At the end of last year, economists predicted that 2020 would be very good for the housing market. However, coronavirus has then cropped up, and the demand for real estate has decreased sharply, with this trend being likely to linger on for more than one month.

The analysis carried out by the Fannie Mae company allowed assuming that the sales volume would decline by almost 15% throughout the whole year, mainly for previously built residential properties — their total amount would decrease from 5.34 million in 2019 to 4.54 million. At the same time, the activity of buyers will be affected by a rapid increase in unemployment and the need to stay at home while sellers will prefer to wait till not only the period of instability but also the decline in demand that will force them to reduce prices accordingly are over.

As stated by Doug Duncan, chief economist at Fannie Mae, the shortage of vacant premises was rightly considered to be the main problem that could negatively impact the sales volume at the beginning of the year, because, throughout the whole period past the recession, less housing was built than was required to cover the growing demand. As a result, experts feared that a rise in prices for real estate would make it less affordable for an increasing number of potential buyers. And, in principle, this was the case until recently when, due to a growing number of dismissed people, those ready to decide on such a large purchase became much fewer.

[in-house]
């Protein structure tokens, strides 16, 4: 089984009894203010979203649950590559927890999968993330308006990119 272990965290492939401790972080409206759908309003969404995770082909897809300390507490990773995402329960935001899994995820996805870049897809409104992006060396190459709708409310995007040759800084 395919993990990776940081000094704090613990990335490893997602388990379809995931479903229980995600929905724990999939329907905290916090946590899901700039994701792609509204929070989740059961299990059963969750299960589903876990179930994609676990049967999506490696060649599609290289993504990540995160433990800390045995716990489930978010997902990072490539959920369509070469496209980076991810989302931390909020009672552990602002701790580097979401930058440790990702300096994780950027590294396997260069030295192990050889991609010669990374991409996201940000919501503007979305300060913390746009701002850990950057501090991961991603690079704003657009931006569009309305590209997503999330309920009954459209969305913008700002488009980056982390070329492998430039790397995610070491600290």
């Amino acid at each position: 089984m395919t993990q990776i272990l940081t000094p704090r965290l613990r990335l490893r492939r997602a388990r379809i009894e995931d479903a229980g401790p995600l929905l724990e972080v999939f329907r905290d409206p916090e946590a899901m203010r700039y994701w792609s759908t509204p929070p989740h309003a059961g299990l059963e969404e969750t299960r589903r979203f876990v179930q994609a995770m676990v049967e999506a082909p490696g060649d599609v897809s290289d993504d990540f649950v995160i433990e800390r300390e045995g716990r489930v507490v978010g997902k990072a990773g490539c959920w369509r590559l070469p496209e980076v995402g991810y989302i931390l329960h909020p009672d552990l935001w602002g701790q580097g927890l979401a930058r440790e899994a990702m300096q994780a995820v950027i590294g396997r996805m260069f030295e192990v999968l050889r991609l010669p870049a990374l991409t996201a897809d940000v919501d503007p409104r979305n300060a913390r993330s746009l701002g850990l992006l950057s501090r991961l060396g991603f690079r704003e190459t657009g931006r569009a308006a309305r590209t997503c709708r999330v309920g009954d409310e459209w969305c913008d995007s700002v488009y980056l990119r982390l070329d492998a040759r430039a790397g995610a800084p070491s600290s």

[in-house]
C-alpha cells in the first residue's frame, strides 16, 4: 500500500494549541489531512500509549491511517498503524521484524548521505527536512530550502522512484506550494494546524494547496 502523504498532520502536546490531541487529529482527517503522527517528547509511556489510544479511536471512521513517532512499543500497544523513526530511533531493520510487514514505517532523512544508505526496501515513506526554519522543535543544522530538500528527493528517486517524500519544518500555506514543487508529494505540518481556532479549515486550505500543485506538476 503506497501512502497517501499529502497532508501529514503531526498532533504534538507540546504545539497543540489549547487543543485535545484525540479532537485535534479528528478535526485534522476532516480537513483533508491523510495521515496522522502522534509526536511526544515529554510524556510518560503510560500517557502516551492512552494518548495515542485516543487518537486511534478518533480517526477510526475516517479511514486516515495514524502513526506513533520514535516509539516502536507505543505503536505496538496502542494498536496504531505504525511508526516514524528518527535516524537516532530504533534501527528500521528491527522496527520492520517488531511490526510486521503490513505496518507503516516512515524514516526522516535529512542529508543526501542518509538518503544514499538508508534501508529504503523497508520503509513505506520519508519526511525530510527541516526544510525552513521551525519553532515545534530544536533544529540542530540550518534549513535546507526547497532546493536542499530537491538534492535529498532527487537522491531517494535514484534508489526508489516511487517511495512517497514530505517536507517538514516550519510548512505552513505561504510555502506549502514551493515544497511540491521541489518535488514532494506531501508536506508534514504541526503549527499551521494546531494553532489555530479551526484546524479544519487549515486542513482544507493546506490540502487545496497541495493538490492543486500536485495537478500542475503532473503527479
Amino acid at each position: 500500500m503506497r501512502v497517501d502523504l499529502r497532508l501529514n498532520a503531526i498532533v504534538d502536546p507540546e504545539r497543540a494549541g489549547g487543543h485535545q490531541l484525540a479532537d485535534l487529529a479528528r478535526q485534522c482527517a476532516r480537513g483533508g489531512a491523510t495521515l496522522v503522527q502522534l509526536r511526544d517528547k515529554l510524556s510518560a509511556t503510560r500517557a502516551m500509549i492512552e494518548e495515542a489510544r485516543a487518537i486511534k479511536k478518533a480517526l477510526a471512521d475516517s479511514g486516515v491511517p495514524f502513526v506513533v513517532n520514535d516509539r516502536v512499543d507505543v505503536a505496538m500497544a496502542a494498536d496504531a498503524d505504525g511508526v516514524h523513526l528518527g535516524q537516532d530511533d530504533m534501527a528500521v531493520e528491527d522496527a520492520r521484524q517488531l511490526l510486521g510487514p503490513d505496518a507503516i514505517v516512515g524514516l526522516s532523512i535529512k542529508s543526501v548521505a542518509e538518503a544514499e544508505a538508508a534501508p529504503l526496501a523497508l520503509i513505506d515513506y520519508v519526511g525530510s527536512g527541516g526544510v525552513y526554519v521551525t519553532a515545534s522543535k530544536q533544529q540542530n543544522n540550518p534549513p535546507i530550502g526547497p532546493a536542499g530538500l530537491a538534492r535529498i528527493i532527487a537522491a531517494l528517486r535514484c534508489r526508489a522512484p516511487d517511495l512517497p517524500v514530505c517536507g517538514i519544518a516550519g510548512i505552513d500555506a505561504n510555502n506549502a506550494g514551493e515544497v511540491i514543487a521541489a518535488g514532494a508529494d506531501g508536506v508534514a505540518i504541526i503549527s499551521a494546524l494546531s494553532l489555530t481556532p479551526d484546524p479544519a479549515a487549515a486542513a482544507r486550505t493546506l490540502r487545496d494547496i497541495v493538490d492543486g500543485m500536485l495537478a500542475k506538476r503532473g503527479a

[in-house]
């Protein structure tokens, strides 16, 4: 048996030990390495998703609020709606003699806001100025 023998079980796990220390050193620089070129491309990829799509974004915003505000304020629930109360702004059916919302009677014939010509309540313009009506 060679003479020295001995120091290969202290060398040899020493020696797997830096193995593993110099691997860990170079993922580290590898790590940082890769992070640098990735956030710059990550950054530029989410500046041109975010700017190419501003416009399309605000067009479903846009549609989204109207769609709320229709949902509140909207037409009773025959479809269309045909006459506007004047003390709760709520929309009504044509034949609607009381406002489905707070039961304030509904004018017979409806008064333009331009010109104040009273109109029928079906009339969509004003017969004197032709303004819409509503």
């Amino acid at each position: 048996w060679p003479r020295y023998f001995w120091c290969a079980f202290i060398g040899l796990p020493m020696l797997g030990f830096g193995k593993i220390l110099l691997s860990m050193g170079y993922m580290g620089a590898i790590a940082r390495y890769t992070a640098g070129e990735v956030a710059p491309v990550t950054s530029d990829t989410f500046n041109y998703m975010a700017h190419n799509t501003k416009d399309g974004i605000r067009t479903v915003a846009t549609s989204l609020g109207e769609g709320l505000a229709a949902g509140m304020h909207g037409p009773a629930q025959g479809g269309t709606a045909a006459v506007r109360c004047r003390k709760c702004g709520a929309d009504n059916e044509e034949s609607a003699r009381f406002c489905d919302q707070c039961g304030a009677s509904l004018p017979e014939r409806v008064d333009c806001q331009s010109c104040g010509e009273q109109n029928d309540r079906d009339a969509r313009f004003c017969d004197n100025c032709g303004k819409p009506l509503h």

Despite this, they believe at Fannie Mae that prices will not decline, but, on the contrary, will continue to rise, though insignificantly. So, according to forecasts, the median price of an earlier built house may increase from 272 thousand dollars last year up to 275 thousand in 2020, and of a new one — from 321 thousand to 326 thousand.

Nevertheless, experts predict the decline in sales, not because real estate objects are too few, but because of the crisis caused by the epidemic. In turn, it will lead to a reduction in mortgage lending activity but will not affect the refinancing — since rates are expected to remain low, the amount of re-recorded mortgages may increase from 1.01 trillion last year to 1.41 trillion.

In addition, both buyers and sellers will benefit when the economic situation in general, and in the real estate market in particular, begin to improve. At Fannie Mae, they believe that lost ground will be recovered as early as in 2021, but the exact time and the characteristics of this process will depend on the success in fighting the epidemic.

“It is extremely problematic to make predictions in a situation where the economic activity declined so sharply, the unemployment rate rose just as quickly, and the research on coronavirus and ways to conquer it has not yet given results,” Duncan explained. “Many options may be considered taking into account a variety of factors, including the scale of the epidemic, the rate of increase in the number of diseased individuals, and the duration of the crisis period, not to mention the public response to new information and political decisions that will be taken on its basis.”